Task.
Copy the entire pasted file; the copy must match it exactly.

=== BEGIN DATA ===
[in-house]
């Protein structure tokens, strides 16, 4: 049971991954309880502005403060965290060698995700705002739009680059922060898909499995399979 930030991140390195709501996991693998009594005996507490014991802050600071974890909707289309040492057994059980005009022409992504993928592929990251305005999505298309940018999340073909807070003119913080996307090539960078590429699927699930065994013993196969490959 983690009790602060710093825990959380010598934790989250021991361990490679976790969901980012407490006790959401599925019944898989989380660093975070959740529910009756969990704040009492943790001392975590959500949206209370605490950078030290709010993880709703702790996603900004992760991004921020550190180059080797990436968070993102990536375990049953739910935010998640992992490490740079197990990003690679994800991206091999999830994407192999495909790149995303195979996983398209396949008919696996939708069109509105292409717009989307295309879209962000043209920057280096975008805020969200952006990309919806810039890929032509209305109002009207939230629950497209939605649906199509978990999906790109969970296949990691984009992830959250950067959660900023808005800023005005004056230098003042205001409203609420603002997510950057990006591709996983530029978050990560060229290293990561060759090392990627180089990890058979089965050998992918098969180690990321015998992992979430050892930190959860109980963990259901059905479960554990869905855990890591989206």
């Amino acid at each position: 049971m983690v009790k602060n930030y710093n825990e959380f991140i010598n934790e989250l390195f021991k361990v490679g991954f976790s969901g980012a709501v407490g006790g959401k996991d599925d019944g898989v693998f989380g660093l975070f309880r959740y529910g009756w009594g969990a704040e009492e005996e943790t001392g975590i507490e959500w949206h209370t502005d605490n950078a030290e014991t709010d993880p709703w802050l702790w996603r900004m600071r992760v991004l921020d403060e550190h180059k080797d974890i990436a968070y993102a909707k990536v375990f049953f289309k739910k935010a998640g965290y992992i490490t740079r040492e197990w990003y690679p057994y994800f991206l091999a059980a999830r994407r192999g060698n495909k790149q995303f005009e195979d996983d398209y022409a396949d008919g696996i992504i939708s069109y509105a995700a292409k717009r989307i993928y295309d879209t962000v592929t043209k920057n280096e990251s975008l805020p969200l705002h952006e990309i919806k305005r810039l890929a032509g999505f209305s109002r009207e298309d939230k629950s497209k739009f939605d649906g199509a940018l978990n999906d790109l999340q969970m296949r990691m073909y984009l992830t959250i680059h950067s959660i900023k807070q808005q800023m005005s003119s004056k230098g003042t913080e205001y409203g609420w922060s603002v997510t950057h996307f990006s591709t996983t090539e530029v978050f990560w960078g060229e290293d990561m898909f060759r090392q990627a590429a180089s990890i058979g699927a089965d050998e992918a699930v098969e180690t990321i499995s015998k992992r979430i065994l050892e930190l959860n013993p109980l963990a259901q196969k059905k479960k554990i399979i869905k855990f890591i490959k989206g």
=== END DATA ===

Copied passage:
[in-house]
């Protein structure tokens, strides 16, 4: 049971991954309880502005403060965290060698995700705002739009680059922060898909499995399979 930030991140390195709501996991693998009594005996507490014991802050600071974890909707289309040492057994059980005009022409992504993928592929990251305005999505298309940018999340073909807070003119913080996307090539960078590429699927699930065994013993196969490959 983690009790602060710093825990959380010598934790989250021991361990490679976790969901980012407490006790959401599925019944898989989380660093975070959740529910009756969990704040009492943790001392975590959500949206209370605490950078030290709010993880709703702790996603900004992760991004921020550190180059080797990436968070993102990536375990049953739910935010998640992992490490740079197990990003690679994800991206091999999830994407192999495909790149995303195979996983398209396949008919696996939708069109509105292409717009989307295309879209962000043209920057280096975008805020969200952006990309919806810039890929032509209305109002009207939230629950497209939605649906199509978990999906790109969970296949990691984009992830959250950067959660900023808005800023005005004056230098003042205001409203609420603002997510950057990006591709996983530029978050990560060229290293990561060759090392990627180089990890058979089965050998992918098969180690990321015998992992979430050892930190959860109980963990259901059905479960554990869905855990890591989206």
């Amino acid at each position: 049971m983690v009790k602060n930030y710093n825990e959380f991140i010598n934790e989250l390195f021991k361990v490679g991954f976790s969901g980012a709501v407490g006790g959401k996991d599925d019944g898989v693998f989380g660093l975070f309880r959740y529910g009756w009594g969990a704040e009492e005996e943790t001392g975590i507490e959500w949206h209370t502005d605490n950078a030290e014991t709010d993880p709703w802050l702790w996603r900004m600071r992760v991004l921020d403060e550190h180059k080797d974890i990436a968070y993102a909707k990536v375990f049953f289309k739910k935010a998640g965290y992992i490490t740079r040492e197990w990003y690679p057994y994800f991206l091999a059980a999830r994407r192999g060698n495909k790149q995303f005009e195979d996983d398209y022409a396949d008919g696996i992504i939708s069109y509105a995700a292409k717009r989307i993928y295309d879209t962000v592929t043209k920057n280096e990251s975008l805020p969200l705002h952006e990309i919806k305005r810039l890929a032509g999505f209305s109002r009207e298309d939230k629950s497209k739009f939605d649906g199509a940018l978990n999906d790109l999340q969970m296949r990691m073909y984009l992830t959250i680059h950067s959660i900023k807070q808005q800023m005005s003119s004056k230098g003042t913080e205001y409203g609420w922060s603002v997510t950057h996307f990006s591709t996983t090539e530029v978050f990560w960078g060229e290293d990561m898909f060759r090392q990627a590429a180089s990890i058979g699927a089965d050998e992918a699930v098969e180690t990321i499995s015998k992992r979430i065994l050892e930190l959860n013993p109980l963990a259901q196969k059905k479960k554990i399979i869905k855990f890591i490959k989206g």